What Are the Parts of an Appraisal?

Buying a home is the biggest investment many of us will ever consider. Whether it's where you raise your family, an additional vacation property or an investment, purchasing real property is an involved financial transaction that requires multiple parties to see it through.

Most people are familiar with the parties having a role in the transaction. The most known face in the exchange is the real estate agent. Then, the mortgage company provides the money required to finance the deal. And ensuring all aspects of the sale are completed and that a clear title passes to the buyer from the seller is the title company.

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So, what party makes sure the property is worth the amount being paid? This is where you meet the appraiser. We provide an unbiased opinion of what a buyer could expect to pay — or a seller receive — for a parcel of real estate, where both buyer and seller are informed parties. A licensed, certified, professional appraiser from Filson's Real Estate Appraisal Services, Inc. will ensure, you as an interested party, are informed.

Appraisals start with the home inspection

To determine the true status of the property, it's our duty to first conduct a thorough inspection. We must actually view aspects of the property, such as the number of bedrooms and bathrooms, the location, living areas, etc, to ensure they truly are there and are in the condition a reasonable person would expect them to be. To make sure the stated size of the property has not been misrepresented and describe the layout of the house, the inspection often requires creating a sketch of the floorplan. Most importantly, the appraiser looks for any obvious features - or defects - that would have an impact on the value of the property.

Once the site has been inspected, we use two or three approaches to determining the value of the property: a sales comparison, a replacement cost calculation, and an income approach when rental properties are prevalent.

Replacement Cost

This is where the appraiser pulls information on local building costs, labor rates and other elements to determine how much it would cost to construct a property nearly identical to the one being appraised. This estimate usually sets the upper limit on what a property would sell for. It's also the least used method.

Paired Sales Analysis

Appraisers become very familiar with the subdivisions in which they work. They thoroughly understand the value of specific features to the people of that area. Then, the appraiser looks up recent transactions in the area and finds properties which are 'comparable' to the home being appraised. By assigning a dollar value to certain items such as fireplaces, room layout, appliance upgrades, additional bathrooms or bedrooms, or quality of construction, we add or subtract from each comparable's sales price so that they more accurately match the features of subject property.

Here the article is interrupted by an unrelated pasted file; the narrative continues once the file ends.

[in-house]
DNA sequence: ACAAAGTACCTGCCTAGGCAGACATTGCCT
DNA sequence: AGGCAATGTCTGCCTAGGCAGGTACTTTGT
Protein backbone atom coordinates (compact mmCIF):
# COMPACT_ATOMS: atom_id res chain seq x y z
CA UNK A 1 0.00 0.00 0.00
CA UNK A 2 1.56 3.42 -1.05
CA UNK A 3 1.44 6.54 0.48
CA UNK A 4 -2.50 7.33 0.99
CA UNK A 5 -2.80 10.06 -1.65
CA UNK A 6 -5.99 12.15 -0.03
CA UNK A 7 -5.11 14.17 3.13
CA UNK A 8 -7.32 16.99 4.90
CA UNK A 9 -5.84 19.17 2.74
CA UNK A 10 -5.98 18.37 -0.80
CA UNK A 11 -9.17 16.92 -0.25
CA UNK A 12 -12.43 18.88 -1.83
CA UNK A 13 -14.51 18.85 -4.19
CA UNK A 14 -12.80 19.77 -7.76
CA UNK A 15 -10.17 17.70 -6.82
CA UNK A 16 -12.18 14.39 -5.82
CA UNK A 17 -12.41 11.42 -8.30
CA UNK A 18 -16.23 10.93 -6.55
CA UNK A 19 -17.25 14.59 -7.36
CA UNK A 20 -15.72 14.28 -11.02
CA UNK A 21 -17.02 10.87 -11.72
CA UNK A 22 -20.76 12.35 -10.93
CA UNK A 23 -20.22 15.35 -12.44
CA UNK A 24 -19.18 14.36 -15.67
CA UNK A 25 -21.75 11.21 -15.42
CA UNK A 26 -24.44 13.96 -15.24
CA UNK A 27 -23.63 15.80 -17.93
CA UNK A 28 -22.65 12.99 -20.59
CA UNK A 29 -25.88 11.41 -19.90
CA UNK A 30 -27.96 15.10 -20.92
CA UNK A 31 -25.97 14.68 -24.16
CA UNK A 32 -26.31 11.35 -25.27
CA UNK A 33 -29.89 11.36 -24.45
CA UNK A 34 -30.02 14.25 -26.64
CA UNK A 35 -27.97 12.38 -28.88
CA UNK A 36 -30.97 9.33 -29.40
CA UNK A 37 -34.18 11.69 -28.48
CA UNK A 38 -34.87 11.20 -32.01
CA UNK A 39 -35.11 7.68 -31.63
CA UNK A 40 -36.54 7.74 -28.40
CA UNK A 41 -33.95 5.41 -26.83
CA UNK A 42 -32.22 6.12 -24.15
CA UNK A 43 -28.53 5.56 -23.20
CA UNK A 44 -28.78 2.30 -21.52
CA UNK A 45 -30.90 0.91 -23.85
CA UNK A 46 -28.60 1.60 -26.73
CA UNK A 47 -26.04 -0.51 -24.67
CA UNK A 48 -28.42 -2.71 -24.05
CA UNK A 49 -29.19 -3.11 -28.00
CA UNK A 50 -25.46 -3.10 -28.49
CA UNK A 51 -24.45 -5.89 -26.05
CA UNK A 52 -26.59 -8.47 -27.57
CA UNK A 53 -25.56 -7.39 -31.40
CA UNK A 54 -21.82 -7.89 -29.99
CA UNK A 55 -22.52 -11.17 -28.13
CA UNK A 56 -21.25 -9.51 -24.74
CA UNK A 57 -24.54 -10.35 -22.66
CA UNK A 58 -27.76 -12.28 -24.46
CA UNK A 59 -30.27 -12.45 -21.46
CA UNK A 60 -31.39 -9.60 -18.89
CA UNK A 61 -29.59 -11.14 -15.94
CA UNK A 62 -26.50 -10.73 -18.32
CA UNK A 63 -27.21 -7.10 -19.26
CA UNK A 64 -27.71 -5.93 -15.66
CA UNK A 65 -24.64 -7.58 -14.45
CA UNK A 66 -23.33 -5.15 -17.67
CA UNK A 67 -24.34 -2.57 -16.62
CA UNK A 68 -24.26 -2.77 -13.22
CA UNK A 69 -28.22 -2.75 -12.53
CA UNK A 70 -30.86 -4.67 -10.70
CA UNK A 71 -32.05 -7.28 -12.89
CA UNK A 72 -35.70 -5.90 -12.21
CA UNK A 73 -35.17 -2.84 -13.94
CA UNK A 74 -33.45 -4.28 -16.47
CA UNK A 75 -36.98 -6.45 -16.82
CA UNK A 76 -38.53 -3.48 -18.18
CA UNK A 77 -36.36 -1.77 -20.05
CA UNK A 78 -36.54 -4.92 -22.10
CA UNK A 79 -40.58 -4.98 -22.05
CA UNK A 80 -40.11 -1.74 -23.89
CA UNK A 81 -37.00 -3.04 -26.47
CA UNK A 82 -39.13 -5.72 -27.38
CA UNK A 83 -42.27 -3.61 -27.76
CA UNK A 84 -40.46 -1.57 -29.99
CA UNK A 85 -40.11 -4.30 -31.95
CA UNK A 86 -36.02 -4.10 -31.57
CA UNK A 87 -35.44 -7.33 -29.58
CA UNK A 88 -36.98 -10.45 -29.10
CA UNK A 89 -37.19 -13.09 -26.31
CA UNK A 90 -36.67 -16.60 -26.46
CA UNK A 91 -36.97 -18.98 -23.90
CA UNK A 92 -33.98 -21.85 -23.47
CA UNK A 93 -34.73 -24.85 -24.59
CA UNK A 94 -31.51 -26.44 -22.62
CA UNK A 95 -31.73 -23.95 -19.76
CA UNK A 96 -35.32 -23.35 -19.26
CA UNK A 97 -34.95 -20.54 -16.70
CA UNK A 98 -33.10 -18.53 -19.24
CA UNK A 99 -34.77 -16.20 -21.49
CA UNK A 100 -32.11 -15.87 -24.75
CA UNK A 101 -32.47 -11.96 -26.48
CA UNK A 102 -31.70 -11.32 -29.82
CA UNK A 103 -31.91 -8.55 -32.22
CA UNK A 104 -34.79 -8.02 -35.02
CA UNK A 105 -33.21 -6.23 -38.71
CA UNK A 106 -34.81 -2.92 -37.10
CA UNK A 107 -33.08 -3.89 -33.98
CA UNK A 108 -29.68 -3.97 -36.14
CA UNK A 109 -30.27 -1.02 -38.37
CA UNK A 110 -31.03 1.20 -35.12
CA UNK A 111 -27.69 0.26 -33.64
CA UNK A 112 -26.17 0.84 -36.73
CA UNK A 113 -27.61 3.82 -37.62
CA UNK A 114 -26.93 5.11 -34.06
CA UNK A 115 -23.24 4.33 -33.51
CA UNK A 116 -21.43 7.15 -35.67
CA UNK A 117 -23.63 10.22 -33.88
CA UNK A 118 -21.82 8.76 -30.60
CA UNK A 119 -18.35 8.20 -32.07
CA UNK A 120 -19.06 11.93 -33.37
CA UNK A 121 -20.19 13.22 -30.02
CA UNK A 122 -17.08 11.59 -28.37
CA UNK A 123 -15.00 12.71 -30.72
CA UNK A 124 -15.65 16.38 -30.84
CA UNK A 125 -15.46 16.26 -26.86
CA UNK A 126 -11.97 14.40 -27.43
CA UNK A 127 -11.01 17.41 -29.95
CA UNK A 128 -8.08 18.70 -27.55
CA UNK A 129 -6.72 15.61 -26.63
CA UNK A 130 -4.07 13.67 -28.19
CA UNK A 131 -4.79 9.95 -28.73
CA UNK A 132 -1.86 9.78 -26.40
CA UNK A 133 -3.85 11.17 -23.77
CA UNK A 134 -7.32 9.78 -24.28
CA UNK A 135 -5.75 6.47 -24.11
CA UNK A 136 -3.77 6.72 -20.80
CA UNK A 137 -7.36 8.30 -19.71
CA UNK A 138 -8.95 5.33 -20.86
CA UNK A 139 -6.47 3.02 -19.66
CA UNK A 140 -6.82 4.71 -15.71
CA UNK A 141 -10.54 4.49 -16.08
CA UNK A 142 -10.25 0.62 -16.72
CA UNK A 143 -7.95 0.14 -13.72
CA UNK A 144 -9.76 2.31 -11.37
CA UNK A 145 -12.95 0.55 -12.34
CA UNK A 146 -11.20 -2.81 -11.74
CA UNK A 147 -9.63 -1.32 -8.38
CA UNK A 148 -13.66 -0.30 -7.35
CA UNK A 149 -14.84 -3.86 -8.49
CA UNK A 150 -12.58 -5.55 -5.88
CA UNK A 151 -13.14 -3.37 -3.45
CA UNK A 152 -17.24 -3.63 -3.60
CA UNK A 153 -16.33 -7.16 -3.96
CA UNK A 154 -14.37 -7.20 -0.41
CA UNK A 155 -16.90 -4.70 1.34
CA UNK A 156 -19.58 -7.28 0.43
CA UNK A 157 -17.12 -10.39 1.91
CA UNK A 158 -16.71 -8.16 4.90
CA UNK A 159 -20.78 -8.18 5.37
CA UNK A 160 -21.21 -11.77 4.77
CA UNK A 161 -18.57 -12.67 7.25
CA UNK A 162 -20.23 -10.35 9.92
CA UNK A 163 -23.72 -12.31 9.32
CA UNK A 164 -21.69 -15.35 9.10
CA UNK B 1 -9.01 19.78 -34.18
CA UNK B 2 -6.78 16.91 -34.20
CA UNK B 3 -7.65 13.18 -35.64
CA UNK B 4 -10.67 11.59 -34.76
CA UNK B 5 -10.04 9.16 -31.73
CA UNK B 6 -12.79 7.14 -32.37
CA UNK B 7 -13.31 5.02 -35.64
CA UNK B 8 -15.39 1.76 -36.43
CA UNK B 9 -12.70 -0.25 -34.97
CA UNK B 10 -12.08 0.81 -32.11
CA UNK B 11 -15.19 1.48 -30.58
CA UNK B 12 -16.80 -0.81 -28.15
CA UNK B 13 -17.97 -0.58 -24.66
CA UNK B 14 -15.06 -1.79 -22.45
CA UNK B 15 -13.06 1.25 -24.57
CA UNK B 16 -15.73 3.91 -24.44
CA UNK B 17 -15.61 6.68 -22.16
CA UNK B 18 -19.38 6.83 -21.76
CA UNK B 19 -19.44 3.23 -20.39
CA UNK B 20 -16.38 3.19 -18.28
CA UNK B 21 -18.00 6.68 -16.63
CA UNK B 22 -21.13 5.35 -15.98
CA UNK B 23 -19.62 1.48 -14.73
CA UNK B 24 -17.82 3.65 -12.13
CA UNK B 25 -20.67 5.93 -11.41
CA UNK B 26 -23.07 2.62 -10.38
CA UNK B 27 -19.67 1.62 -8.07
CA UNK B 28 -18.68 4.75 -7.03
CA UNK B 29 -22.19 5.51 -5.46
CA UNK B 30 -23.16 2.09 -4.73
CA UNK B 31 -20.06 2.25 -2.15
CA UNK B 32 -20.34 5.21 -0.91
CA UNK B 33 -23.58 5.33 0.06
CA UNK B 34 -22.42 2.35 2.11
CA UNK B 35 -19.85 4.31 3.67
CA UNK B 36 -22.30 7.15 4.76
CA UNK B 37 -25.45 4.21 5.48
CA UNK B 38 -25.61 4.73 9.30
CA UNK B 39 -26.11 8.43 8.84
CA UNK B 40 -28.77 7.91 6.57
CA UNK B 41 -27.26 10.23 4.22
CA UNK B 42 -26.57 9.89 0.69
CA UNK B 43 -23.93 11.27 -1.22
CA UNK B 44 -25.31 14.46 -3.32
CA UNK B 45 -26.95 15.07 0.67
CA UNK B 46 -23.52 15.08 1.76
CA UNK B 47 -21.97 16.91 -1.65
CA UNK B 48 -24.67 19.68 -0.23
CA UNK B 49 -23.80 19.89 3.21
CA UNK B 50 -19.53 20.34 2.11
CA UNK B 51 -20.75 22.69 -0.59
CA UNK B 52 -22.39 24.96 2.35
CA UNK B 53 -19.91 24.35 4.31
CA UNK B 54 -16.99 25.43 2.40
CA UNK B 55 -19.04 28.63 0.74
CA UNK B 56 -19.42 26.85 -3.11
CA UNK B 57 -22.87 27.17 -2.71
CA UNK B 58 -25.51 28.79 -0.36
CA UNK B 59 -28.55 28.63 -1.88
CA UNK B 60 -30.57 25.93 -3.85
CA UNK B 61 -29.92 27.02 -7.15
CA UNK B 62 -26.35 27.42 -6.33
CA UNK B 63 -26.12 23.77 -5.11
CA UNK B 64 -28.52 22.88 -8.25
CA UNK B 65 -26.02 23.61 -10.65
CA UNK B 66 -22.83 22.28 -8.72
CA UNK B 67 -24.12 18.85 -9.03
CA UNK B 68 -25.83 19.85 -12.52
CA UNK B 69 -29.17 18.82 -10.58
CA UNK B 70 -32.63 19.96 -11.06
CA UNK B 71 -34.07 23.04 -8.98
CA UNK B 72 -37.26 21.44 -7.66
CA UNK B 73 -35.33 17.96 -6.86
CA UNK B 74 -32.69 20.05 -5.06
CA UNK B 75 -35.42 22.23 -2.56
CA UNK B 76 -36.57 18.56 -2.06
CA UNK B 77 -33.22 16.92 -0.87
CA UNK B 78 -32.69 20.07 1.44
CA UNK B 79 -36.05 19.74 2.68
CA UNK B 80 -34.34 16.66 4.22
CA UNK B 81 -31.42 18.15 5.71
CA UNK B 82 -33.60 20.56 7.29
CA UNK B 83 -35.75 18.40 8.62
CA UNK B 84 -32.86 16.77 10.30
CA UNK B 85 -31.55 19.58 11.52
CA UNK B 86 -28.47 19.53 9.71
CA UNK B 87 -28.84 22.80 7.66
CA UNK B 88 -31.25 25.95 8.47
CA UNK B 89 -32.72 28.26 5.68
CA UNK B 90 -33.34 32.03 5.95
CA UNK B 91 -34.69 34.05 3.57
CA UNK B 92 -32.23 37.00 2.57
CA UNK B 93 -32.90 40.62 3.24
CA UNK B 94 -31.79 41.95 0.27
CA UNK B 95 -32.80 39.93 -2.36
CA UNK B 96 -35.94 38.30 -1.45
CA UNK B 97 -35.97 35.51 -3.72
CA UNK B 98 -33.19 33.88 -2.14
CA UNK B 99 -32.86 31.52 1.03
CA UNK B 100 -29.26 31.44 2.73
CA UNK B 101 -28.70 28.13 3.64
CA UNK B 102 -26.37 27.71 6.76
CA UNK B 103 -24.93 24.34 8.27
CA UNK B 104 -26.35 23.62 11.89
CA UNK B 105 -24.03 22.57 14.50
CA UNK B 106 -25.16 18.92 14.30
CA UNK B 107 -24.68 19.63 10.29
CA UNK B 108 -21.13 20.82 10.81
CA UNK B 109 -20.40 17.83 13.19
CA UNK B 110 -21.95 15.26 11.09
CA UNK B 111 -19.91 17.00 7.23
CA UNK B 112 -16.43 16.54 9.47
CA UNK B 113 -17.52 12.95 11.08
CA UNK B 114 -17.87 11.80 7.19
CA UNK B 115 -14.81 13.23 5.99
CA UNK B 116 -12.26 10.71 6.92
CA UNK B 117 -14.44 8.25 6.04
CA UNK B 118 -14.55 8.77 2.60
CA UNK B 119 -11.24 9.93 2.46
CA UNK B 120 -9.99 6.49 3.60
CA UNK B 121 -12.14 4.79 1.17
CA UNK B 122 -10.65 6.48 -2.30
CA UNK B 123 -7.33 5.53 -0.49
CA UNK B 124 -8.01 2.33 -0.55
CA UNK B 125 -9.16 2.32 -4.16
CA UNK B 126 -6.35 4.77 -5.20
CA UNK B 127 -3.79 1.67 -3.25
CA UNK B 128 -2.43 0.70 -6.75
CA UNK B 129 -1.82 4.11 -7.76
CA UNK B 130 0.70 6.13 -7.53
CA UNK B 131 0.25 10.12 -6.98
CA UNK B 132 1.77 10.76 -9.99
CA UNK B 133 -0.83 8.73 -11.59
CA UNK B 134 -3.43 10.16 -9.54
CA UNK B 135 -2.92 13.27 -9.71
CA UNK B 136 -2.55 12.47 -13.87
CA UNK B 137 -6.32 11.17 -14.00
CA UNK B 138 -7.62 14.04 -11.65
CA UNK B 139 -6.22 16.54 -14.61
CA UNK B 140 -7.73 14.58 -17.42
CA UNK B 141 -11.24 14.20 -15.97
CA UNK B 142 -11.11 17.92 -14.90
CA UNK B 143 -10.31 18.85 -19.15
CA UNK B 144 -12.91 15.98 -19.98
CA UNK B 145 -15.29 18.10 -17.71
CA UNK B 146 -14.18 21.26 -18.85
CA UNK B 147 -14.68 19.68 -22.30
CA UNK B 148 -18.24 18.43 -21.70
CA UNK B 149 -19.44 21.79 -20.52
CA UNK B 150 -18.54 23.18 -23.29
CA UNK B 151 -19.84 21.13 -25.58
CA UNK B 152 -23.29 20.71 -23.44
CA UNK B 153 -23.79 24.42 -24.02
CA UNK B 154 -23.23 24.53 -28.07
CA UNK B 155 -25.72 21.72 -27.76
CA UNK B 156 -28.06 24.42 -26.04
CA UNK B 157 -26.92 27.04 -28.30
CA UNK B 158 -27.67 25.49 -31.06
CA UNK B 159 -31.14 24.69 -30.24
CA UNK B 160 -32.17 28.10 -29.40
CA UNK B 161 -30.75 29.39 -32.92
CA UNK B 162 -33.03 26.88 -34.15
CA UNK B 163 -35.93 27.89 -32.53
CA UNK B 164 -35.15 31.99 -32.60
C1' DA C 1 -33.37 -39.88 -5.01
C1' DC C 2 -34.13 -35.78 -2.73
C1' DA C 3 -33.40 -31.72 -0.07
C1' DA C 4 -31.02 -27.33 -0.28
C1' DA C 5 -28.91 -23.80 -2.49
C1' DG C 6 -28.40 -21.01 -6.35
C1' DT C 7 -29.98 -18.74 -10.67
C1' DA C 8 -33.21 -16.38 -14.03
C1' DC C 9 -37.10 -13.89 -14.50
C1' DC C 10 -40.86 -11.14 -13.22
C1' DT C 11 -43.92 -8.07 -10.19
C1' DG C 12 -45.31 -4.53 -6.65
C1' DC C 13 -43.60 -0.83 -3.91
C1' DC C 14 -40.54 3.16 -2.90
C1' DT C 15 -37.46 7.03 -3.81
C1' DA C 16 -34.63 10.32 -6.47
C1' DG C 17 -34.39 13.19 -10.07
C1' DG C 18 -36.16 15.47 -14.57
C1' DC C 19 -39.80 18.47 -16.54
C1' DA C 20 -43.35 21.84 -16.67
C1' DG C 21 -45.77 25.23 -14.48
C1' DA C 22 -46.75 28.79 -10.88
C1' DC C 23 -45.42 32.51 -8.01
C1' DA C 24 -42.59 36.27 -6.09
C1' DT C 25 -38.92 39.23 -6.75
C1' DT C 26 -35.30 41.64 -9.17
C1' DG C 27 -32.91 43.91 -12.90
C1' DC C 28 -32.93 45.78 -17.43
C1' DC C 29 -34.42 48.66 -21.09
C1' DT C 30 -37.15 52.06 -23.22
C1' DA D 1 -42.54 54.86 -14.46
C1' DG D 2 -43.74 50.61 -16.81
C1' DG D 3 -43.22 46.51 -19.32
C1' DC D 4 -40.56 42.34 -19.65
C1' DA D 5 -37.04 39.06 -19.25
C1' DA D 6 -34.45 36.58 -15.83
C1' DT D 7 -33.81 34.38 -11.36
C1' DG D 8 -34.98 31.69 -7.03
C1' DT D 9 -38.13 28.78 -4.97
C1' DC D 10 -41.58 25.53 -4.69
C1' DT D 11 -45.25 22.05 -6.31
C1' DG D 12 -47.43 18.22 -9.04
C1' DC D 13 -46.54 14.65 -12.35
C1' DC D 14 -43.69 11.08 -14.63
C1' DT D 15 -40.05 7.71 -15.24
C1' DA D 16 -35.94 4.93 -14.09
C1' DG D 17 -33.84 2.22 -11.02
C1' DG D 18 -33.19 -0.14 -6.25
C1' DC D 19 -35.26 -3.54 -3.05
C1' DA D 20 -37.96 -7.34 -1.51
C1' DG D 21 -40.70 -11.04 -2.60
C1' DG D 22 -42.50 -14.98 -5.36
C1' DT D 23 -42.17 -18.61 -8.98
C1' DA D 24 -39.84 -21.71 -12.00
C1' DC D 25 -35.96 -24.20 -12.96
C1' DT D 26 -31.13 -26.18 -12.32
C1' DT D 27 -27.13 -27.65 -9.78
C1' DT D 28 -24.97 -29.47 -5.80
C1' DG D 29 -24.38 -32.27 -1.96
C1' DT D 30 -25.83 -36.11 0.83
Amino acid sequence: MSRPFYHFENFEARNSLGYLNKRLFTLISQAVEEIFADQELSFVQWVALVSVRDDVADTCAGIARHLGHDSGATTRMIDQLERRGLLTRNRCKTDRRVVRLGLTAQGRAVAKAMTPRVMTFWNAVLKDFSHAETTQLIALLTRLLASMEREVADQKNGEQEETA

• Say, for example, the comparable property has an extra half bath that the subject does not, the appraiser may subtract the value of that half bath from the sales price of the comparable.
  • If the subject property has an extra half-bathroom and the comparable does not, the appraiser might add a certain amount to the comparable property.

In the end, the appraiser reconciles the adjusted sales prices of all the comps and then derives an opinion of what the subject could sell for. At Filson's Real Estate Appraisal Services, Inc., we are experts in knowing the value of real estate features in Roswell and Fulton County neighborhoods. This approach to value is most often given the most consideration when an appraisal is for a home exchange.

Valuation Using the Income Approach

In the case of income producing properties - rental houses for example - we may use an additional method of valuing a house. In this case, the amount of income the property yields is taken into consideration along with income produced by similar properties to derive the current value.

The Bottom Line

Combining information from all approaches, the appraiser is then ready to document an estimated market value for the property in question. It is important to note that while the appraised value is probably the most accurate indication of what a house is worth, it probably will not be the price at which the property closes. There are always mitigating factors such as seller motivation, urgency or 'bidding wars' that may adjust an offer or listing price up or down. But the appraised value is often used as a guideline for lenders who don't want to loan a buyer more money than they could get back in the event they had to sell the property again. The bottom line is, an appraiser from Filson's Real Estate Appraisal Services, Inc. will help you attain the most accurate property value, so you can make profitable real estate decisions.